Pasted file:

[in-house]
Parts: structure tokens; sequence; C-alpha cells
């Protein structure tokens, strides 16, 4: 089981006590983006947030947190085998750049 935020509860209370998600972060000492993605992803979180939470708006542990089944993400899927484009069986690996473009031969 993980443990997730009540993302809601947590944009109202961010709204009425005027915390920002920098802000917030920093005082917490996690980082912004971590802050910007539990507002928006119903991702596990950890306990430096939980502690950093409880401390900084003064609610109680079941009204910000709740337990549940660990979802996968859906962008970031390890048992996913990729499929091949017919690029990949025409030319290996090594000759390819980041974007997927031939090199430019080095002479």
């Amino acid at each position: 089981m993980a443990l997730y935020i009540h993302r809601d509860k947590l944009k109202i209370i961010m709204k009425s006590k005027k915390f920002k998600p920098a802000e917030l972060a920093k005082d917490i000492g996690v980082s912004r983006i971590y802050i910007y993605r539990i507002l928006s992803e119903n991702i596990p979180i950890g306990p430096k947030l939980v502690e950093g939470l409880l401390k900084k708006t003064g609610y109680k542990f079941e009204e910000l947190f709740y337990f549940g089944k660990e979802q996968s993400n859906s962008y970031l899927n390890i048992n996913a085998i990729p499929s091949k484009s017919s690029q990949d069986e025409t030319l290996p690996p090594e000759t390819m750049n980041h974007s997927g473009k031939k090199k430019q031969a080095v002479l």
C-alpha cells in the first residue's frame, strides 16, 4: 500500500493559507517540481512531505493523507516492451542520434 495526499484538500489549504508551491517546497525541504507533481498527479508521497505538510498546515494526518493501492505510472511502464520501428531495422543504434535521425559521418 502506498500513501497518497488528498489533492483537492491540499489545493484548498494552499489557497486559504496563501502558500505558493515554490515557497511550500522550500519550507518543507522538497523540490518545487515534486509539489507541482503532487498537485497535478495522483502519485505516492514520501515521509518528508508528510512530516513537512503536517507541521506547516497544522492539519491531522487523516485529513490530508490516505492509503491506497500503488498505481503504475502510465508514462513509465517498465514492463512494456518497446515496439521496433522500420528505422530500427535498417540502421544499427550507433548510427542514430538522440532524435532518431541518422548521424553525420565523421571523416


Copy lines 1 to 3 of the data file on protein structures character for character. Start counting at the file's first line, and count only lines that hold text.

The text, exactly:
[in-house]
Parts: structure tokens; sequence; C-alpha cells
């Protein structure tokens, strides 16, 4: 089981006590983006947030947190085998750049 935020509860209370998600972060000492993605992803979180939470708006542990089944993400899927484009069986690996473009031969 993980443990997730009540993302809601947590944009109202961010709204009425005027915390920002920098802000917030920093005082917490996690980082912004971590802050910007539990507002928006119903991702596990950890306990430096939980502690950093409880401390900084003064609610109680079941009204910000709740337990549940660990979802996968859906962008970031390890048992996913990729499929091949017919690029990949025409030319290996090594000759390819980041974007997927031939090199430019080095002479």